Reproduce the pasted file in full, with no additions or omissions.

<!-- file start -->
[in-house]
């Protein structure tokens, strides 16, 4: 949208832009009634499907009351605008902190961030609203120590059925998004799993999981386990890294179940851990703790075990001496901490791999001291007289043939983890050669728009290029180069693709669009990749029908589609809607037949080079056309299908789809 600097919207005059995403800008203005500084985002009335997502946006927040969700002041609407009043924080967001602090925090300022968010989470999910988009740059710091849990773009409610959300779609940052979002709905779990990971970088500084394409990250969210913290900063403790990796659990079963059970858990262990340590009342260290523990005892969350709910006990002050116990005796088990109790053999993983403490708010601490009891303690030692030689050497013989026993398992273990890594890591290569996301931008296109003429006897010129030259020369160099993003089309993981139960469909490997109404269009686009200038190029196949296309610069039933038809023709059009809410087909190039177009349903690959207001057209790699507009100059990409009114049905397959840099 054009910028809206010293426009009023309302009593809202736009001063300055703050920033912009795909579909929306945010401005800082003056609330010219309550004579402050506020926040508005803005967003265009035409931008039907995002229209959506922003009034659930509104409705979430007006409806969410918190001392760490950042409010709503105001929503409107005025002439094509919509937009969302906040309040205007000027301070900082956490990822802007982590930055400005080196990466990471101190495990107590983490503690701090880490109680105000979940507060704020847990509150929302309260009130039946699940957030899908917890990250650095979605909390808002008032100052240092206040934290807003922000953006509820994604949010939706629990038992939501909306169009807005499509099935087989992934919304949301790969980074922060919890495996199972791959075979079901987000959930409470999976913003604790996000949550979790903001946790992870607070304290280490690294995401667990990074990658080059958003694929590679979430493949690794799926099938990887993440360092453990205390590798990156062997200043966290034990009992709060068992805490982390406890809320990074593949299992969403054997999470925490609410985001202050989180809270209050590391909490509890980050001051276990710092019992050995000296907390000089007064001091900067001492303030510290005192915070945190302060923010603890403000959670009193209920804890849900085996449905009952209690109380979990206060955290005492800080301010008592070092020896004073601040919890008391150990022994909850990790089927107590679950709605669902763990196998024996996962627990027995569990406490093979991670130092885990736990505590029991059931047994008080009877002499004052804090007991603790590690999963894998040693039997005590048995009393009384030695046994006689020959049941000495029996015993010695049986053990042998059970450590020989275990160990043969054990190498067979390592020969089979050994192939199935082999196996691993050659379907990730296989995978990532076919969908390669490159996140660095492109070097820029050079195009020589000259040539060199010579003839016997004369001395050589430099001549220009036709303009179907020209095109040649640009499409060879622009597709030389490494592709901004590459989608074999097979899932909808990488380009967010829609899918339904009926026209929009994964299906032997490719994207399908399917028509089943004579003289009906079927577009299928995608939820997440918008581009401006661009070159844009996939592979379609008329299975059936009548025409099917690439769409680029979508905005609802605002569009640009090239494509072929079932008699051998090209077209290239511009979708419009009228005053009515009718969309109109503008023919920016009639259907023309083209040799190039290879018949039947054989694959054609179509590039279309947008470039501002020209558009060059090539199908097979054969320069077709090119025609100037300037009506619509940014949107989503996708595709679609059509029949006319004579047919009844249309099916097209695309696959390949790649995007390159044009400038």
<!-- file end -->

[in-house]
């Protein structure tokens, strides 16, 4: 949208832009009634499907009351605008902190961030609203120590059925998004799993999981386990890294179940851990703790075990001496901490791999001291007289043939983890050669728009290029180069693709669009990749029908589609809607037949080079056309299908789809 600097919207005059995403800008203005500084985002009335997502946006927040969700002041609407009043924080967001602090925090300022968010989470999910988009740059710091849990773009409610959300779609940052979002709905779990990971970088500084394409990250969210913290900063403790990796659990079963059970858990262990340590009342260290523990005892969350709910006990002050116990005796088990109790053999993983403490708010601490009891303690030692030689050497013989026993398992273990890594890591290569996301931008296109003429006897010129030259020369160099993003089309993981139960469909490997109404269009686009200038190029196949296309610069039933038809023709059009809410087909190039177009349903690959207001057209790699507009100059990409009114049905397959840099 054009910028809206010293426009009023309302009593809202736009001063300055703050920033912009795909579909929306945010401005800082003056609330010219309550004579402050506020926040508005803005967003265009035409931008039907995002229209959506922003009034659930509104409705979430007006409806969410918190001392760490950042409010709503105001929503409107005025002439094509919509937009969302906040309040205007000027301070900082956490990822802007982590930055400005080196990466990471101190495990107590983490503690701090880490109680105000979940507060704020847990509150929302309260009130039946699940957030899908917890990250650095979605909390808002008032100052240092206040934290807003922000953006509820994604949010939706629990038992939501909306169009807005499509099935087989992934919304949301790969980074922060919890495996199972791959075979079901987000959930409470999976913003604790996000949550979790903001946790992870607070304290280490690294995401667990990074990658080059958003694929590679979430493949690794799926099938990887993440360092453990205390590798990156062997200043966290034990009992709060068992805490982390406890809320990074593949299992969403054997999470925490609410985001202050989180809270209050590391909490509890980050001051276990710092019992050995000296907390000089007064001091900067001492303030510290005192915070945190302060923010603890403000959670009193209920804890849900085996449905009952209690109380979990206060955290005492800080301010008592070092020896004073601040919890008391150990022994909850990790089927107590679950709605669902763990196998024996996962627990027995569990406490093979991670130092885990736990505590029991059931047994008080009877002499004052804090007991603790590690999963894998040693039997005590048995009393009384030695046994006689020959049941000495029996015993010695049986053990042998059970450590020989275990160990043969054990190498067979390592020969089979050994192939199935082999196996691993050659379907990730296989995978990532076919969908390669490159996140660095492109070097820029050079195009020589000259040539060199010579003839016997004369001395050589430099001549220009036709303009179907020209095109040649640009499409060879622009597709030389490494592709901004590459989608074999097979899932909808990488380009967010829609899918339904009926026209929009994964299906032997490719994207399908399917028509089943004579003289009906079927577009299928995608939820997440918008581009401006661009070159844009996939592979379609008329299975059936009548025409099917690439769409680029979508905005609802605002569009640009090239494509072929079932008699051998090209077209290239511009979708419009009228005053009515009718969309109109503008023919920016009639259907023309083209040799190039290879018949039947054989694959054609179509590039279309947008470039501002020209558009060059090539199908097979054969320069077709090119025609100037300037009506619509940014949107989503996708595709679609059509029949006319004579047919009844249309099916097209695309696959390949790649995007390159044009400038």